For days on end the exhausted birds remained in a state of collapse in the fields and trees, recovering from their exertion. They were thrilled though that they had finally done it. However, they were still furious with those lazy bats whose assistance first time round would have meant immediate success.
When everybody had recovered, King Eagle summoned the bats and roared at them: “It was already clear to me that you never truly felt involved with us birds. But we have pushed ourselves to the limit to enable you to enjoy more air space. A bit of solidarity was the least we could expect! But no, on our first, second and third attempt you failed to do your duty. You lazy anti-social so-and-sos! From now on you will be nocturnal creatures, so that we, the real birds, never have to set eyes on you again.”
And so it came to be – to this very day.
Because the sky had shot several kilometres upwards, the different types of birds got their own area in the airspace: chickens close to the ground; ducks, robins and blackbirds ten metres or thereabouts above them; the magpies, crows and thrushes above that; and ever since this shift birds of prey and seagulls have been able to observe the world from great heights. And what about bats? They still fly round at the same height as then, the height of houses and trees, and only come out after dark.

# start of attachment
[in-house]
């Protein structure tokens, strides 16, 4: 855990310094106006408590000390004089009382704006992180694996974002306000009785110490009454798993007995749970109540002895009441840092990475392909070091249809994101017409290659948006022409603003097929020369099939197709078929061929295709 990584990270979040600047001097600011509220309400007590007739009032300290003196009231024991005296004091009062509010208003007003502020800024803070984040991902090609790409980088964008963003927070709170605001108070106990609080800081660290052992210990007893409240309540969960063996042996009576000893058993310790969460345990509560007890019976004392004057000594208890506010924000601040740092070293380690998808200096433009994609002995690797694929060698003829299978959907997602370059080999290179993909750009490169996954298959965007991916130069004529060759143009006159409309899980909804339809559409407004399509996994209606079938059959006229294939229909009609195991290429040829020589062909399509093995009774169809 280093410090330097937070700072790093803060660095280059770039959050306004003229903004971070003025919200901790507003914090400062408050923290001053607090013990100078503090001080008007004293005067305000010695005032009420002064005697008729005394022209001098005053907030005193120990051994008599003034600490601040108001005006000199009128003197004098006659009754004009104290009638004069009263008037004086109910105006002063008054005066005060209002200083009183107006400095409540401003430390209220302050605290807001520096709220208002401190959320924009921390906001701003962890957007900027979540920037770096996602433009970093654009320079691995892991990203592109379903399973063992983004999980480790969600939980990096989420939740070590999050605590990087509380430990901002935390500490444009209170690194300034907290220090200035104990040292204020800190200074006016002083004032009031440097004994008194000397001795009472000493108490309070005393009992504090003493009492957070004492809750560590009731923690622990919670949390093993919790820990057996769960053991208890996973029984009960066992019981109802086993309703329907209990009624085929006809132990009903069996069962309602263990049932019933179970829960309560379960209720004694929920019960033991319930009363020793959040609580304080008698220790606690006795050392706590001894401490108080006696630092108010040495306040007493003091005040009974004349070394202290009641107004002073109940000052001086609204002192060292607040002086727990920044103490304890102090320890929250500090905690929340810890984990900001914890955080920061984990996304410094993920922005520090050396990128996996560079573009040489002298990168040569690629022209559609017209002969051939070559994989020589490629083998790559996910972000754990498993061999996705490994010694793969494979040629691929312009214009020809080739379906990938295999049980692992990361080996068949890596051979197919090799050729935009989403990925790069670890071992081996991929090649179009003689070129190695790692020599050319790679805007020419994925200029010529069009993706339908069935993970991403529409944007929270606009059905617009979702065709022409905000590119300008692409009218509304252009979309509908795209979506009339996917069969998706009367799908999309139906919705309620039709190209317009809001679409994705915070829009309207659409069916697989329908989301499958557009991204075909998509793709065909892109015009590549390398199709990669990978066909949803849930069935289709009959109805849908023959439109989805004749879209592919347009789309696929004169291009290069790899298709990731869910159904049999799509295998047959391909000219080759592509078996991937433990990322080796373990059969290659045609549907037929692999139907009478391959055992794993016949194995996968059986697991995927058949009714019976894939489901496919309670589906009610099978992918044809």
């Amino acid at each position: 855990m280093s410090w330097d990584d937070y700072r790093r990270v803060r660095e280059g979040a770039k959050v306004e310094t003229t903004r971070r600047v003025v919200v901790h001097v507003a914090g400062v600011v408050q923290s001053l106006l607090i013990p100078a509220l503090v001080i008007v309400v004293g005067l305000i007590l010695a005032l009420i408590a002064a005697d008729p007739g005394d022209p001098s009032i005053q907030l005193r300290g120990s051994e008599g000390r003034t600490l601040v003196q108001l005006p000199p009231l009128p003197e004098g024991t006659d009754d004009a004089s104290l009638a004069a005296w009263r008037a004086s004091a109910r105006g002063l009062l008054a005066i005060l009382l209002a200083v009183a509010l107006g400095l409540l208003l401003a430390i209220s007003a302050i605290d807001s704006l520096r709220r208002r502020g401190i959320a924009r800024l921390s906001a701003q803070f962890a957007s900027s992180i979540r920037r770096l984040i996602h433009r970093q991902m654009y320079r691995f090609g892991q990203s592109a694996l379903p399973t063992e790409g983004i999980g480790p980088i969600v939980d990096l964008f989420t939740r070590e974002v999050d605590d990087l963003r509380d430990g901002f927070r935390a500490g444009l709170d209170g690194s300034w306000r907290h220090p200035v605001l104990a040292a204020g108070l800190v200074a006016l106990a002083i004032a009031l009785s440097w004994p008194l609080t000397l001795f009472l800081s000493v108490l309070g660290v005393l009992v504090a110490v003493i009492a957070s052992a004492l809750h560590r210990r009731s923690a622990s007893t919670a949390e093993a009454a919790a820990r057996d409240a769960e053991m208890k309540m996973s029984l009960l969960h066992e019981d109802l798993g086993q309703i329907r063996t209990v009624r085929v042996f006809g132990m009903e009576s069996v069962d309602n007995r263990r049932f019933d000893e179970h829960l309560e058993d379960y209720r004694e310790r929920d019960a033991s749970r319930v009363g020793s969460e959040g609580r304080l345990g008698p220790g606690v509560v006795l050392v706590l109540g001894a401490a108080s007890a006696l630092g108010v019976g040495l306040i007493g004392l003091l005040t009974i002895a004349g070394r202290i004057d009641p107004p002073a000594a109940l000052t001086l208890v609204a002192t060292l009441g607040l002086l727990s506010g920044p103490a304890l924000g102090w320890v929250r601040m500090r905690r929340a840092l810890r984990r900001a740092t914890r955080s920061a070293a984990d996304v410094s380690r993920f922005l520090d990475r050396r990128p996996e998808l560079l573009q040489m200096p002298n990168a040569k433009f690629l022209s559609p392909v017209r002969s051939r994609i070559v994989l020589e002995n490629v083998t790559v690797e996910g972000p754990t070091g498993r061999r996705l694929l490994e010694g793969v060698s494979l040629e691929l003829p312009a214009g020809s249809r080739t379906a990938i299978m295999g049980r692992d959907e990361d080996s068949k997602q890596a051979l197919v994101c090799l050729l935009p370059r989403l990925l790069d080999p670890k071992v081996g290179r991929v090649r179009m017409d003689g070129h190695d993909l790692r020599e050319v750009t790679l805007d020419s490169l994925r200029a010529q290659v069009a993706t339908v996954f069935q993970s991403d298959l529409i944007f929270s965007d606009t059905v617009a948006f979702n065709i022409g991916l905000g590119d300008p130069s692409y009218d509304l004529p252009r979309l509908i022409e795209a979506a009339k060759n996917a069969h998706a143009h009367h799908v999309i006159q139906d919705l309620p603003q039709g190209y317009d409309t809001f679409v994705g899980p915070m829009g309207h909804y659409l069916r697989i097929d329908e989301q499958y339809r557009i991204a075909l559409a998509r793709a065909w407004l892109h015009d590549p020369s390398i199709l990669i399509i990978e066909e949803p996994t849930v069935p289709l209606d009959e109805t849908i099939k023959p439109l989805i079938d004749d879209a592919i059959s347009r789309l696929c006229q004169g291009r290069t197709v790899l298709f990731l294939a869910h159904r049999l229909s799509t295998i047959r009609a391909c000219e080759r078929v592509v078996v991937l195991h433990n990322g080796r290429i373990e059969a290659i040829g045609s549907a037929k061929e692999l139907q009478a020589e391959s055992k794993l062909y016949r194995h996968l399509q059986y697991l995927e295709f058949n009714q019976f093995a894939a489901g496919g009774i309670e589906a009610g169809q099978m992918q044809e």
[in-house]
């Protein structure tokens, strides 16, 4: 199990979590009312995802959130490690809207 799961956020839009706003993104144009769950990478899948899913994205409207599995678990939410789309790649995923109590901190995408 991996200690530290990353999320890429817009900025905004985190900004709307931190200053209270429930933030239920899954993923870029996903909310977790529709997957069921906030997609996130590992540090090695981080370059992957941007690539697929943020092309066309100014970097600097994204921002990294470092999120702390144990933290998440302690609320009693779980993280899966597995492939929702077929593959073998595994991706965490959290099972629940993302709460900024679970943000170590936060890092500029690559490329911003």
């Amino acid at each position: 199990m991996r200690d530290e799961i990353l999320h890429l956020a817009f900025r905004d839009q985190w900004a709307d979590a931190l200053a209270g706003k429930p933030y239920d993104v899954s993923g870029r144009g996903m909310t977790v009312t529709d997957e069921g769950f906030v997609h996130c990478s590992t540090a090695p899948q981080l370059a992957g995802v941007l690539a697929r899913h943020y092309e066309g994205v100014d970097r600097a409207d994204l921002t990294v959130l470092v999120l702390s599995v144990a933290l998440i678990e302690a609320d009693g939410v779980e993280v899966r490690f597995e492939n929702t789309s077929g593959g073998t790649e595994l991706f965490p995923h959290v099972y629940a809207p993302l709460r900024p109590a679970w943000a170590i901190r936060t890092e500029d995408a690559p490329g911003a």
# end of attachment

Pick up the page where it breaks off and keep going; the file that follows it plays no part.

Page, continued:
How high do birds fly? Lower than you think. Generally, most birds do not go much above 150m and the small ones like robins and blackbirds generally fly no higher than 30 metres. Birds of prey fly higher, as they need the overview. During their spring and autumn migration birds fly higher to make use of the thermals. Others prefer to fly in cooler air segments to reduce the loss of body fluids. Vogelbescherming Nederland, the Dutch Bird Protection Society, has carried out a survey: when migrating geese fly at a height of 6,5 km.; dunlins and redknots at 7 km.; godwits and curlews at 6 km.; thrushes at 3 km.; common kestrels and wood pigeons at 2100 metres; swifts and peewits at 1800 metres. Most songbirds migrate at heights of up to 1500 km.
The bat is a flying mammal. The largest species in our area is the greater mouse-eared bat with a wingspan of approximately 40 cm. The common pipistrelle bat, the most commonly found species here, is half the size and weighs as much as three sugar lumps. Bats can live to be 20 years old; the oldest recorded bat is one of 41-years-old.
A bat has wings on both sides wings, from its fingers to its tail and feet included. The wings are to fly with and also act as a net to catch insects with during flight. Daubenton’s bats use their feet to snatch insects out of the water. Being nocturnal, the bat “lives” by using its ears for echo location. This enables the bat to identify its surroundings and prey through the deflection of signals.
Bats prefer to rest in the daytime in cavity walls, the attics of buildings or in hollow trees. In one single night they eat two-thirds of their body weight; about 3,000 insects per night! Because more and more houses and buildings are better insulated, many breeding and resting places have disappeared and the bat population is decreasing so that more insects are surviving. That is true of our region, even if it is less of a problem in Belgium than in The Netherlands because there are many spaces in the rocks of the Ardennes. Meanwhile in the US bat boxes are being put up in orchards specially to encourage bats to hunt insects.